Arts+Culture

Arts+Culture

We Are the Eighth Day, © Melanie Weidner

Poetry

Anatomy of seduction

        it turns out
the allure of hummingbirds
                has little to do

with their own rouge—
       instead, the thrilling
     iridescence of their
               wings depends

upon the distance

       between the ridges
of their feathers, dulling structures

        my guess we’d ignore,
were it not for some blessed
                  interplay

       with incident light









Poetry

Grace

We say grace before we start
to eat good things together, as if
our thin voices could somehow
divine it. We call it table grace,
as if it were the elegance of furniture.
We say a woman has it in the way
she moves. We equate it with luck
sometimes, modify it with sheer
as if we could shave it to size.

Our gesture is not the real thing,
we know that, that’s wholly
Your deal. This is mere posture—
or should we say sheer posture—
a way to halt moving limbs, to cease
together here, to allow a tilt
toward gratitude

Poetry

After so much darkness

                      —for my father

After so much darkness, the field’s excess of light,
the day floating on itself as in a dream.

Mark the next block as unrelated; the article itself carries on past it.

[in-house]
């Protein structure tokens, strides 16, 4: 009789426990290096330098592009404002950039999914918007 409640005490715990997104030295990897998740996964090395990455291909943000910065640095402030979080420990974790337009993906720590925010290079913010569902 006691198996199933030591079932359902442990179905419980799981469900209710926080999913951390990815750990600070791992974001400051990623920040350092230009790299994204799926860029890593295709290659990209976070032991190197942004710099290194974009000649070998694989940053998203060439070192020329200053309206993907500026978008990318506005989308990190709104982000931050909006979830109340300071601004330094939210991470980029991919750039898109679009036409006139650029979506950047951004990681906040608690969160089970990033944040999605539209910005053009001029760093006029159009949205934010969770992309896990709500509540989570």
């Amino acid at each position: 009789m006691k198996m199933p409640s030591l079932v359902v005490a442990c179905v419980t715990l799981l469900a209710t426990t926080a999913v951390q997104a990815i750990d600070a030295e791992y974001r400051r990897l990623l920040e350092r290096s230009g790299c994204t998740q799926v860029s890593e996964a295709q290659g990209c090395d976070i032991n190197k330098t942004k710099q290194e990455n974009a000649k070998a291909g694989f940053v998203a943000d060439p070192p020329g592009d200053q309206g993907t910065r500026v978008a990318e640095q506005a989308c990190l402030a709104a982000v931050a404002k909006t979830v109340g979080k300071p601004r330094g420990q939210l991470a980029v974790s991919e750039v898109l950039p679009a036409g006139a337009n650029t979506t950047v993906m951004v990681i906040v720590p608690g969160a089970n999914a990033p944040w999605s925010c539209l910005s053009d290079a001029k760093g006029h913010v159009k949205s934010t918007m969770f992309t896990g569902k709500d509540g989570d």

But it isn’t a dream, the small wound songs of the house finch,
the sun hammering the grasses’ bronze tips.
We had gathered about your bed

like a boat we tried to push off stony ground.
We wanted to help: we believed in the buoyancy of that water.
You held onto the ruins instead of our hands.
What did we know of how it is to look back at one’s life?

A bee swings from the nightshade.
Ants carry their burden up the post of the shed unmoved by song.The grasses bend under the weight of so much light.
And the balm of the wind: from the woods the singing of leaves.
Or is it the sound of water flowing?






Film

Juno

Diablo Cody won an Academy Award for her screenplay for Juno, and it’s true that the film bubbles along on the strength of the snappy, frank commentary that Juno (Ellen Page) offers on the travails of being pregnant at 16.
Poetry

Aging tulips

See, it’s not sweet youth
that touts a wildness, but crazy
old age. Beauty shifts. Plump
pink petals fall away, or stay,
curling every which way,
like stiff, unruly hair, dried
to a deep blood-red.

The once-upright congregation-
in-a-vase flops over, losing their
heads, but that’s all right. They
find another life in unconventional
gesture, extravagant dance:
this still troupe, ecstatic,
with nothing left to lose.